Good morning. As the turning of days and as the grass sprouted from winter slumber, I found myself at a point where I realize I can tarry no longer. I must be courageous and serious. I must be willing and full of hope. I must grasp every word that spills from my heart and wring them dry, until I no longer see the darkness inside. What then should I do when the light allows too much room for curiosity? The despair I roam within ebbs and throws me into oblivion. I must be willing to try and write what I set out to create. Even if I fail. I must no longer tarry as if my days are endless. Grey is as good of a place as any to either brighten the world with hope or darken it with tragedy. I hope my efforts will lift us to hear the galloping of freedom drawing ever near. That heaven’s promises of long ago will not cease to keep heads from drowning under the growing storm. I sense the road has arrived. I cannot deny my calling any longer. I cannot be a child of milk and cookies. I must be willing to learn and sift knowledge. To discern the day’s signs and the evenings quandaries. To be, is my last attempt at fulfilling my heart’s rhythm. The beating lasts but a few days more. I am ready to accept my fate. Let it be so.
If we fail fail to see the wind coming at the break neck speed of a metal horse on tracks,
If we fail fail in our comfort food, shelter and clothing scraped together with goodwill given as scraps to wild dogs,
If we fail fail as foreign spies on fellow citizens drumming up grievances and rounding up heads rolling in wooden bowls we ravish our own hands.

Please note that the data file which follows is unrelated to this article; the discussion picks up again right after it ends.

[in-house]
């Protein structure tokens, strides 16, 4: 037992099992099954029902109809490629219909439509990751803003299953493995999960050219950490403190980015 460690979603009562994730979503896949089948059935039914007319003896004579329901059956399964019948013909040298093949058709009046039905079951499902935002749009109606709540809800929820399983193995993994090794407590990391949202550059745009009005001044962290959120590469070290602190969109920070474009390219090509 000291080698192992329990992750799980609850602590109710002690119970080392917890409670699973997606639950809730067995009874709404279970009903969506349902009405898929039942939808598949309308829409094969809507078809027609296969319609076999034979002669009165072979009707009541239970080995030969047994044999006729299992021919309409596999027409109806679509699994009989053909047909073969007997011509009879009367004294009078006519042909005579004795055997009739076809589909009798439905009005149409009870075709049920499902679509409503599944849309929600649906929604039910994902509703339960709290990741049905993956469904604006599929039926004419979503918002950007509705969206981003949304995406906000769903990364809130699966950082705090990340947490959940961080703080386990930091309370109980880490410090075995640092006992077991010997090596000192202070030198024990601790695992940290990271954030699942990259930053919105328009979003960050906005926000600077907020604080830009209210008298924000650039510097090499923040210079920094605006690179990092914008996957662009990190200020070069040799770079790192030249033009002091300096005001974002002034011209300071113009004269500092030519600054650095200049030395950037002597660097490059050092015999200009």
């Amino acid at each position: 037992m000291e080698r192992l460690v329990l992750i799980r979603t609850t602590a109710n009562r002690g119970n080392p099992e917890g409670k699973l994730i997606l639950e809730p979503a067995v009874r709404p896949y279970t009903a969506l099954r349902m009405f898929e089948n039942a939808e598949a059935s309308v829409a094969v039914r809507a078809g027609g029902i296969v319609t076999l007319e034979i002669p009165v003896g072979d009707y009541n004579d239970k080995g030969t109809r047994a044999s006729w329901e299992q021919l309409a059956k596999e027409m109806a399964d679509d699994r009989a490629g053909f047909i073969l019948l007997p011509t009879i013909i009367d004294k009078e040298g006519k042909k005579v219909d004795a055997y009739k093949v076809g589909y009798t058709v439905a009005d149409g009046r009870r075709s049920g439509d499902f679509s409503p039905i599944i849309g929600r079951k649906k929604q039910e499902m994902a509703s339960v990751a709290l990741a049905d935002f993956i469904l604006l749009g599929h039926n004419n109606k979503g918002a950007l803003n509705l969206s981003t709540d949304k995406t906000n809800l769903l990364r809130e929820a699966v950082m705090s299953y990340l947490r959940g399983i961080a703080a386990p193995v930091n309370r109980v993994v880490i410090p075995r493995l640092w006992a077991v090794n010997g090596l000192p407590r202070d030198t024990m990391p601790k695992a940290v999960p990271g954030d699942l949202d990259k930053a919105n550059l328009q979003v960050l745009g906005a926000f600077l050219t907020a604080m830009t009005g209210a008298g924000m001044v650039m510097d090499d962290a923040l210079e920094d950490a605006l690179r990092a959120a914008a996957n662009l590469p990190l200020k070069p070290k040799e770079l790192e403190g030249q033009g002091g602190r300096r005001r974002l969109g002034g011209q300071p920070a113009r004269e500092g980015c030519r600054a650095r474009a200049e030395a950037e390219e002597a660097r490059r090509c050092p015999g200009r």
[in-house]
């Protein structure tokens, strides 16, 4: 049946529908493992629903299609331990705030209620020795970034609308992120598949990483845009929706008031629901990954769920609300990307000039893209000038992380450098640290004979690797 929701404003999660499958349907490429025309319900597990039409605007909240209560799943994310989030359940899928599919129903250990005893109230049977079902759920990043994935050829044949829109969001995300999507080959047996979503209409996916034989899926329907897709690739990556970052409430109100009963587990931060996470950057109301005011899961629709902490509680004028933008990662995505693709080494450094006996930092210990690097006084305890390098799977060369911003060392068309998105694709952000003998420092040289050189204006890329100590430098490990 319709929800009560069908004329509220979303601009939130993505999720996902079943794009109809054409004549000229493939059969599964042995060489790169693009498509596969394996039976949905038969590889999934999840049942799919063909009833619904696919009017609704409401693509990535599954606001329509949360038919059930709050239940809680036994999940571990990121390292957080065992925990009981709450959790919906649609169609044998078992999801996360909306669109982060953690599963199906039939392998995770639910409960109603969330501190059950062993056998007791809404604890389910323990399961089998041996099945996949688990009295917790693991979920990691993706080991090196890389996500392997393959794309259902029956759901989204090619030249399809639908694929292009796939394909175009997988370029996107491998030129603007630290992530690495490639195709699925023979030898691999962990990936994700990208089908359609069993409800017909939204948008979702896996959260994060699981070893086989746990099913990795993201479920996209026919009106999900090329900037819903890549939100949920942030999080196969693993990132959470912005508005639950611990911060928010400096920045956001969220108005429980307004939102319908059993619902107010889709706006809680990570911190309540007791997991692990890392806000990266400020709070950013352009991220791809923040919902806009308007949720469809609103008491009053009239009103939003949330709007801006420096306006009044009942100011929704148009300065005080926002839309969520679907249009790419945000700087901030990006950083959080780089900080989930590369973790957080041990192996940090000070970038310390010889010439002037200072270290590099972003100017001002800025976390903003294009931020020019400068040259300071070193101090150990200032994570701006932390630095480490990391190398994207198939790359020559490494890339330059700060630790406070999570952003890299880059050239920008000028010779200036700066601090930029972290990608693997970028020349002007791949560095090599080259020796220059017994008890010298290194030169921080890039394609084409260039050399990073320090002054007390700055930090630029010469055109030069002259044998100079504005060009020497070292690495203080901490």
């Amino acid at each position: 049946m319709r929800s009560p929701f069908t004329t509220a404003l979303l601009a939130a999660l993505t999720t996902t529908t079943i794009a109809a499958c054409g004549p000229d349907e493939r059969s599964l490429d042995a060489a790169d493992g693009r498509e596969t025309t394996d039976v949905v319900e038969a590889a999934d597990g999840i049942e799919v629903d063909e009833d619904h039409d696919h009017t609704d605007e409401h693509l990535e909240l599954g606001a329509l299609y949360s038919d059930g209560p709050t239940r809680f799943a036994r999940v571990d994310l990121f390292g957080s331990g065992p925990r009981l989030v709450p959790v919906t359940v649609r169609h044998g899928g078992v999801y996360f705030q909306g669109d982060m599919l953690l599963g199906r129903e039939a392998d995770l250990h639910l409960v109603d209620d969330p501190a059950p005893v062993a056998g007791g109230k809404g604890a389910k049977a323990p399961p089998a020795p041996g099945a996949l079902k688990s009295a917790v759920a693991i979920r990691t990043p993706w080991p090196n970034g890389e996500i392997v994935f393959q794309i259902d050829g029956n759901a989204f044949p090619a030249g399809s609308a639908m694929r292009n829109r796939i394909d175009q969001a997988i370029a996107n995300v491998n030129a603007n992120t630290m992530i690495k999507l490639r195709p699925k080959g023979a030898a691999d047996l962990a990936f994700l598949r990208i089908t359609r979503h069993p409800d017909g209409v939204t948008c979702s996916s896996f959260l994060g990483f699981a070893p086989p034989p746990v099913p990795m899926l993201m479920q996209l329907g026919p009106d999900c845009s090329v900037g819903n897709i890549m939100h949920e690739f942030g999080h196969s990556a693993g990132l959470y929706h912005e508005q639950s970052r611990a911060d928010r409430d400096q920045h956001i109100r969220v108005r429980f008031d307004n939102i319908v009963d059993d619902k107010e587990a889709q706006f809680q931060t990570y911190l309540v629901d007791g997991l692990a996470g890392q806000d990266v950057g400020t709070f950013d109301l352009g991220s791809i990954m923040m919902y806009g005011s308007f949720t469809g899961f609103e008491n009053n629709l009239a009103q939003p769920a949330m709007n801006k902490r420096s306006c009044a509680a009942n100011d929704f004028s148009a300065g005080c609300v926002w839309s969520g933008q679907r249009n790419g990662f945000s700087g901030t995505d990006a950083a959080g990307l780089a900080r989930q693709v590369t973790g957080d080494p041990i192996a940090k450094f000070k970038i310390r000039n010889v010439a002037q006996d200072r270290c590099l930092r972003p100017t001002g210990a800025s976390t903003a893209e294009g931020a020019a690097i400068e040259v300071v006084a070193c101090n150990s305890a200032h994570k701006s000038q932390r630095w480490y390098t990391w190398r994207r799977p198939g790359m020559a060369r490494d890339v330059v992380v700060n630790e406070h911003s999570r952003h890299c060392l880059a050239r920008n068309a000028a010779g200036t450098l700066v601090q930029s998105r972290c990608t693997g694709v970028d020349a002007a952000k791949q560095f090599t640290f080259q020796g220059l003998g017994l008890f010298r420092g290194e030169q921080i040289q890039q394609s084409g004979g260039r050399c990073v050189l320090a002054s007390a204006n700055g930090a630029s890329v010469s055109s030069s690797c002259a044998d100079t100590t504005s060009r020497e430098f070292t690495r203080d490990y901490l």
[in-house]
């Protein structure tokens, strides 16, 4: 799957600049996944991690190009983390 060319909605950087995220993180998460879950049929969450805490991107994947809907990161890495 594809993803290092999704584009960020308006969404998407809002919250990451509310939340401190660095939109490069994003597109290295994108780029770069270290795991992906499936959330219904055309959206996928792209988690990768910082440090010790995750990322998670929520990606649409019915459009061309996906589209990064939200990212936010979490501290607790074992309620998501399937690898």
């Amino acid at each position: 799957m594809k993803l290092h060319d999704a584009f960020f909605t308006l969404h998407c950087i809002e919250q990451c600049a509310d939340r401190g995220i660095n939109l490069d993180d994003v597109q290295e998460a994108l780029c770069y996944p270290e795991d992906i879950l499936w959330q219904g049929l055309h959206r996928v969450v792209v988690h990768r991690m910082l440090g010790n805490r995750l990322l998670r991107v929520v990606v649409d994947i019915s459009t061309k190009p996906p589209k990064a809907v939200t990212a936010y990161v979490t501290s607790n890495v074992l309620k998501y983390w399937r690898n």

We fail. We won’t change history any more than armies before us. We drip in mother’s blood and scour our bodies of father’s filth. We bury bones in rags doused with our enemies vapors. And cheer. Cheer our own demise as we beg for freedom from our own ills.
What am I doing here? Does anybody really know? I suppose some of us do. The smart and put together ones.
I sit up nights worrying who I am. Resign myself to think I may never know. Knowing one day I am sunny and the next day I send shivers up the coolest cat in town.
Life was going swimmingly. I had plans. I felt my square edges had been rounded to fit in society’s cylinder vision. Then, you know, a virus spread like a bad case of halitosis. Why didn’t someone tell that person to keep their mouth shut? Yeah! I wouldn’t have the nerve to tell someone either.
Then I have another problem. The world is divided along political lines. And religion. And between truth, morality, and friendship. I’m somewhere in the gray area of exhaustion.
I realize I am as much to blame. So I sit and wonder. Will I have courage to change my life to compensate for these wavy thoughts.
No. Im not suicidal. Not this time.
Still, I need a break from this break. Sit awhile and sing me a song?
Yesterday. I once played this song continuously on the guitar I bought myself in high school. As a teen, my summer days were spent babysitting for a divorced mom who worked for The Braille School in Milwaukee WI. The family came from New Zealand and had sheep rugs scattered throughout the house and ate lots of vegemite. The kids had a cat named Erasmus and a pet goldfish, whose name eludes me. The dad was a small-engine pilot and flew planes out of Oshkosh WI. I wonder where they are now?